Developing a cell-based approach for the treatment of aniridia related keratopathy

The Lauderdale lab is investigating the role that the PAX6 gene plays in maintaining the cornea and how it can be used to treat aniridia related keratopathy (ARK). The PAX6 gene is needed for both the formation and maintenance of the cornea, particularly the corneal epithelium. The corneal epithelium can be though of as a specialized form of skin. Like our skin, cells in the corneal epithelium constantly being lost and replaced as part of its normal function. A specialized group of cells, called limbal stem cells, are responsible for generating the new cells that are used to replace the cells in the corneal epithelial layer. These cells are located in the region of the eye where the clear part of the cornea meets the white part of the eye. Loss or damage to these limbal stem cells results in problems in the bodys ability to maintain the corneal epithelial layers, and is the cause of the corneal diseases known as keratopathies.

We are developing a cell based method for the treatment of aniridia related keratopathy using a person’s own cells. The goal is to develop a method that is well tolerated in children and can be used to maintain vision during the person’s lifetime. Aniridia related keratopathy results from a decrease in the amount of PAX6 protein in the limbal stem cells and the cells that are produced by these cells. Our approach is to take a small sample of limbal cells from the individual with aniridia and then in the laboratory add back a functional copy of the PAX6 gene (represented by the green cells in the figure). These cells would then be grown on a substrate, such as a contact lens, that would allow the cells to be reintroduced into the patients eyes.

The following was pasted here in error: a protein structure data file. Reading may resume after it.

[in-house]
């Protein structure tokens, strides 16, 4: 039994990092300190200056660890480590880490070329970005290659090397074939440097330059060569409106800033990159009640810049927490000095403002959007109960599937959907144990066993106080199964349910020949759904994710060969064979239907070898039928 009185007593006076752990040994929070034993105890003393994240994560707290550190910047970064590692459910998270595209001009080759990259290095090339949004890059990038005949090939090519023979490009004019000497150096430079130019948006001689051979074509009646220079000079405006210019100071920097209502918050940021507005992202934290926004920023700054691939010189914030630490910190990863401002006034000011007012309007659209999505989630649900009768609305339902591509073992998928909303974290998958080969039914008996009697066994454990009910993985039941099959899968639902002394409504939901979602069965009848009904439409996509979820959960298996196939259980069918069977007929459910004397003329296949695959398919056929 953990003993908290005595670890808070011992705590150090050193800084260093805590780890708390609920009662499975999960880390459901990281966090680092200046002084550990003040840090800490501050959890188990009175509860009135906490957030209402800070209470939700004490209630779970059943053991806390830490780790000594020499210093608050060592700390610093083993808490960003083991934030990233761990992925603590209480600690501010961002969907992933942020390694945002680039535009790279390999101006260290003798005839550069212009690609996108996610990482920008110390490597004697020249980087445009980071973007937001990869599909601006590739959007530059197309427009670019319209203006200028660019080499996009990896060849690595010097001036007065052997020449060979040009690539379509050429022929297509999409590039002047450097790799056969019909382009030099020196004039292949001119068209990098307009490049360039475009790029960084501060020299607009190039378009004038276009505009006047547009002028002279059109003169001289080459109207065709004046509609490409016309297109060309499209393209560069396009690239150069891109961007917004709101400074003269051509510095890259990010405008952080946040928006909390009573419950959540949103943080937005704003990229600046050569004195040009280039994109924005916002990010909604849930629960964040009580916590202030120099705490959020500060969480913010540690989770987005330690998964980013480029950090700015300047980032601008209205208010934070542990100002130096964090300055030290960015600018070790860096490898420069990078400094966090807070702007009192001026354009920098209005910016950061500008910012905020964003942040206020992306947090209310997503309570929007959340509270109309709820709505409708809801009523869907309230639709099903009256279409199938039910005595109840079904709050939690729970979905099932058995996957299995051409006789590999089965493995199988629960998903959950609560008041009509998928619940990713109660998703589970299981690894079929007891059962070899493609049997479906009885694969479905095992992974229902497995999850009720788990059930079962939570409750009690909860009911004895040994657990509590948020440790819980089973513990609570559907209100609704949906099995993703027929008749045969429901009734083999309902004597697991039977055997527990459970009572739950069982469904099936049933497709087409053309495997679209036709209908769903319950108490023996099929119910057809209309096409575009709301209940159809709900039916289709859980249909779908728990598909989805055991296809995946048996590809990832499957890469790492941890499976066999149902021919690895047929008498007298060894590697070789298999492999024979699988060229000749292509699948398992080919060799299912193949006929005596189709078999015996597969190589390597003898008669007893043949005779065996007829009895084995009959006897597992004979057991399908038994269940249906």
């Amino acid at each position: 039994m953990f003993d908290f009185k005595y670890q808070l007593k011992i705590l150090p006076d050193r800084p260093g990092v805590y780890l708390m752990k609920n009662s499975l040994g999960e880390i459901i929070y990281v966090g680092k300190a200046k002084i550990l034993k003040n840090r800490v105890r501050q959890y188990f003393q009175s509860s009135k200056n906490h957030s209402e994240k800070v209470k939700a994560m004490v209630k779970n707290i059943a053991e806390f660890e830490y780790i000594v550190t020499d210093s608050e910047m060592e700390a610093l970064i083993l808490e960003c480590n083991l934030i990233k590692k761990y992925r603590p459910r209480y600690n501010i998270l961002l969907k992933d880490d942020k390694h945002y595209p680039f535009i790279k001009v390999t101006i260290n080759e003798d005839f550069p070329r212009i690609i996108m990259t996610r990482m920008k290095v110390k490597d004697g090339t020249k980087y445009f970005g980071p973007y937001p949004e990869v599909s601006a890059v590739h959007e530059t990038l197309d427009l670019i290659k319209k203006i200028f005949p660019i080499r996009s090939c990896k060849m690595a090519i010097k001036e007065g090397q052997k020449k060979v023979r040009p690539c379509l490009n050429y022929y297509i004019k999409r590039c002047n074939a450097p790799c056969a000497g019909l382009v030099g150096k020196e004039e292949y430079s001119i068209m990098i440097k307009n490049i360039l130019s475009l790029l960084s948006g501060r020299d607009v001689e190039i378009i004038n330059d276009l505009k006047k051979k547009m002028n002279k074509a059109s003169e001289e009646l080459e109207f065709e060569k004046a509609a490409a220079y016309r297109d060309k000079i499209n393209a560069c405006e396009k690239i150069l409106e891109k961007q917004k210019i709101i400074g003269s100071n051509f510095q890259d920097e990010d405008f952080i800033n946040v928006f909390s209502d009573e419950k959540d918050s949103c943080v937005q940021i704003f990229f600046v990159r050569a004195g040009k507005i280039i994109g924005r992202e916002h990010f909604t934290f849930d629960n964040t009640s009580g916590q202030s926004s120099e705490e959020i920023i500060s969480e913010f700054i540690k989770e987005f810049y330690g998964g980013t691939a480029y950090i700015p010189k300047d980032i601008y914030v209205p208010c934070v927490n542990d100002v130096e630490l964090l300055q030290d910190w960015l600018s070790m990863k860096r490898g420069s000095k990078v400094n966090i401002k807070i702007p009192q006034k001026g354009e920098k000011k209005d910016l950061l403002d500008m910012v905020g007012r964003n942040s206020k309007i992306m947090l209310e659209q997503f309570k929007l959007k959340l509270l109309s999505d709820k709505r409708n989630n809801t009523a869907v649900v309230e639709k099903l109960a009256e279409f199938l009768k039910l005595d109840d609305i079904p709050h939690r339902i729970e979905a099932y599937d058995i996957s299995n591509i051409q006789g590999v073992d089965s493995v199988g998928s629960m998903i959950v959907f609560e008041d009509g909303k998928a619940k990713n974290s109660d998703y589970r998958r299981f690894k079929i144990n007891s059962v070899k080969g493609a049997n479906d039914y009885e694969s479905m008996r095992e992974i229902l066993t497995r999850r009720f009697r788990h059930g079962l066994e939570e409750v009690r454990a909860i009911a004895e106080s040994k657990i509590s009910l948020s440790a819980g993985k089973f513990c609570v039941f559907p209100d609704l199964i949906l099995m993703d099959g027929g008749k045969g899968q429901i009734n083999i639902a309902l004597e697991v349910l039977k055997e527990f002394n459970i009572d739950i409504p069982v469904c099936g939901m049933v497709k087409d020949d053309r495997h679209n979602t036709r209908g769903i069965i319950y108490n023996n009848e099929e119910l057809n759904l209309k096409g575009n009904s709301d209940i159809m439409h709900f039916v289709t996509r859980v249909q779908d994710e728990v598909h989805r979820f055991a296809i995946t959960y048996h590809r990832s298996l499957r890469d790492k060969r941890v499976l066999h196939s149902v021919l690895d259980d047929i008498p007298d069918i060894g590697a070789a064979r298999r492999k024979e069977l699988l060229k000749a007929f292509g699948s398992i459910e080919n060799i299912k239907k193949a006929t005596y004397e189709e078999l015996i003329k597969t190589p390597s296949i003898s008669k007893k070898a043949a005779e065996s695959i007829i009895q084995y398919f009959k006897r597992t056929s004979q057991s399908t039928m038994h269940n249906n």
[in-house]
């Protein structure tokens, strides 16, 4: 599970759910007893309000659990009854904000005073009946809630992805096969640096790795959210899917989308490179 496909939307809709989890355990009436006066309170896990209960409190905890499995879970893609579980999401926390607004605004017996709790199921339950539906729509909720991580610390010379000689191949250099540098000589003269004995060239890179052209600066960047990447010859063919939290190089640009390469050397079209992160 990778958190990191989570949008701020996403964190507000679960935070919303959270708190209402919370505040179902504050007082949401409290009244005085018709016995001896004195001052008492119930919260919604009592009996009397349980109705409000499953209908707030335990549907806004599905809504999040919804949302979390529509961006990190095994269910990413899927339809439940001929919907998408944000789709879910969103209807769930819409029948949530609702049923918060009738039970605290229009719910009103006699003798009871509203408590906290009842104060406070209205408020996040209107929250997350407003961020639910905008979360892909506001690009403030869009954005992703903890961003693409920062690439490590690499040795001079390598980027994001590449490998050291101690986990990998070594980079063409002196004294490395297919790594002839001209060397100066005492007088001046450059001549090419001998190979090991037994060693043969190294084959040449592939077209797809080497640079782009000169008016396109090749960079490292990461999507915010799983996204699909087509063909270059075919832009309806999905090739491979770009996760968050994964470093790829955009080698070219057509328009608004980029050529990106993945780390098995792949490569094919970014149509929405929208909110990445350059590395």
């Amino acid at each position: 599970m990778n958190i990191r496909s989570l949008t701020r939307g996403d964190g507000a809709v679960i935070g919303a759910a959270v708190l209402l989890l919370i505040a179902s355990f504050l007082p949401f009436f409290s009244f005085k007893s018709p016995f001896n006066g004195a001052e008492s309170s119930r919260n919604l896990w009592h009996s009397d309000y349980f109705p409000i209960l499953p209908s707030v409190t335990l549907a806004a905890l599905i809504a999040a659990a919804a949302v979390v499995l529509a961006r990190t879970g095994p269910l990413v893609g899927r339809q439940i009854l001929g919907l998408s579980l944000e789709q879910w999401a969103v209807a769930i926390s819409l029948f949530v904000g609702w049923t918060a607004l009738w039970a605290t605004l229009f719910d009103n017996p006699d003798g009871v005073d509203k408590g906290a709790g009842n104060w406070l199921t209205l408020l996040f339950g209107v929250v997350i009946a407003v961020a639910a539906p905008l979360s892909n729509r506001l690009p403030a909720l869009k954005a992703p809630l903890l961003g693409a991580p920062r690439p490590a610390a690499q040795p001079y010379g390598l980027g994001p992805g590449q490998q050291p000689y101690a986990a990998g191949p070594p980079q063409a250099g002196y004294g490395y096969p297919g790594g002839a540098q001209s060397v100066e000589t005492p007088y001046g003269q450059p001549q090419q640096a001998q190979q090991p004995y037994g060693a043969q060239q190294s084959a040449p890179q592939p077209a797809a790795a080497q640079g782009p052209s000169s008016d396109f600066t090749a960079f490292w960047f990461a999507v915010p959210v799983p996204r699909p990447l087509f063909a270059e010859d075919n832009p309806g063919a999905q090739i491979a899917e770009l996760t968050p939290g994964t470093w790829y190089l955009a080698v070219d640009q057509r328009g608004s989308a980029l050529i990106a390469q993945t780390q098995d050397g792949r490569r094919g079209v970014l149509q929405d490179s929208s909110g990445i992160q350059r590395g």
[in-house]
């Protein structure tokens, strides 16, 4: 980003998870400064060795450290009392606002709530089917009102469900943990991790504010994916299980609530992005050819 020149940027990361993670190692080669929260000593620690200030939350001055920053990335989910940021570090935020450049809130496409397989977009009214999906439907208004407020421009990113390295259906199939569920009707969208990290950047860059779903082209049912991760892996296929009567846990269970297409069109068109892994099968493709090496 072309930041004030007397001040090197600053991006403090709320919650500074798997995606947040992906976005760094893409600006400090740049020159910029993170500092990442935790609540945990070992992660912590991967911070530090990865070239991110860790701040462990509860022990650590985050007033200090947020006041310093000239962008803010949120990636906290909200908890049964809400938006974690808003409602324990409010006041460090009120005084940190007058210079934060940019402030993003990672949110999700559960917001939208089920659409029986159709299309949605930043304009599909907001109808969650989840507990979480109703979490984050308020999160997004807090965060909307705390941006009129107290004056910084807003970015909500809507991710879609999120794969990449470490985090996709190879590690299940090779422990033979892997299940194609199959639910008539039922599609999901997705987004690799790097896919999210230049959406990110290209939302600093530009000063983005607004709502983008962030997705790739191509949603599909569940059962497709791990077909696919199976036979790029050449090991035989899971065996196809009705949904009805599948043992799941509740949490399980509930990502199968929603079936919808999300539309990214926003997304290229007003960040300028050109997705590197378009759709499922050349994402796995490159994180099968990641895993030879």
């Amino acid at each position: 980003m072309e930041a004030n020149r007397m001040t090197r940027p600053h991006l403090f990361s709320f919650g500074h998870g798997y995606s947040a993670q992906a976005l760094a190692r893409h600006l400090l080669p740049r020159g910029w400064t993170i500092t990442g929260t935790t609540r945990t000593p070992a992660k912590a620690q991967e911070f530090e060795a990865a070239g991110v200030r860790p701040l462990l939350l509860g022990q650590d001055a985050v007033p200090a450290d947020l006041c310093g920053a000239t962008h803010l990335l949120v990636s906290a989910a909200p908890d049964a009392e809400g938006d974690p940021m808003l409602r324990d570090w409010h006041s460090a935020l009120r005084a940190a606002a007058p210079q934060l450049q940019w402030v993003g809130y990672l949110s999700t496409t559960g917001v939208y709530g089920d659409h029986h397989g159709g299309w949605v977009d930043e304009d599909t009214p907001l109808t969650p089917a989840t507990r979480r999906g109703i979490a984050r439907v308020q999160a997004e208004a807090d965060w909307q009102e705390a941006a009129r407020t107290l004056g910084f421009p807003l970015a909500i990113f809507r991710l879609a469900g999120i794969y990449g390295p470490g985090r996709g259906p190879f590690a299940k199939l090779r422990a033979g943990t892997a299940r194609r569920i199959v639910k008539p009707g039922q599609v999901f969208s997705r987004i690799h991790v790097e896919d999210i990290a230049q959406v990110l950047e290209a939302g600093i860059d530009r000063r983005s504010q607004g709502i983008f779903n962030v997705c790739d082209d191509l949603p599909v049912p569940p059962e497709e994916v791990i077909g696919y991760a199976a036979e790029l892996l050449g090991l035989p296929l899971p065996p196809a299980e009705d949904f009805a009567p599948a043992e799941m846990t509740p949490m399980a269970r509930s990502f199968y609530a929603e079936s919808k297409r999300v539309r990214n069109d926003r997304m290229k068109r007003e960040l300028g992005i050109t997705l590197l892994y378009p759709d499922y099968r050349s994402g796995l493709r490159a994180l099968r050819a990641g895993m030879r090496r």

Previous funding from the Childrens Glaucoma Foundation facilitated the developmental phase of this project, which took advantage of our mouse model of aniridia and a rabbit surgical model of limbal stem cell deficiency. Rabbits are good models for developing techniques that can be used for treatment of human eye diseases because of the size of their eyes. Our current funding from the Childrens Glaucoma Foundation is being used to translate this approach into one that can be used in the clinic. Specifically we are investigating the use of a contact-lens based delivery system that could be used to reintroduce the modified limbal progenitor cells to a persons eyes.

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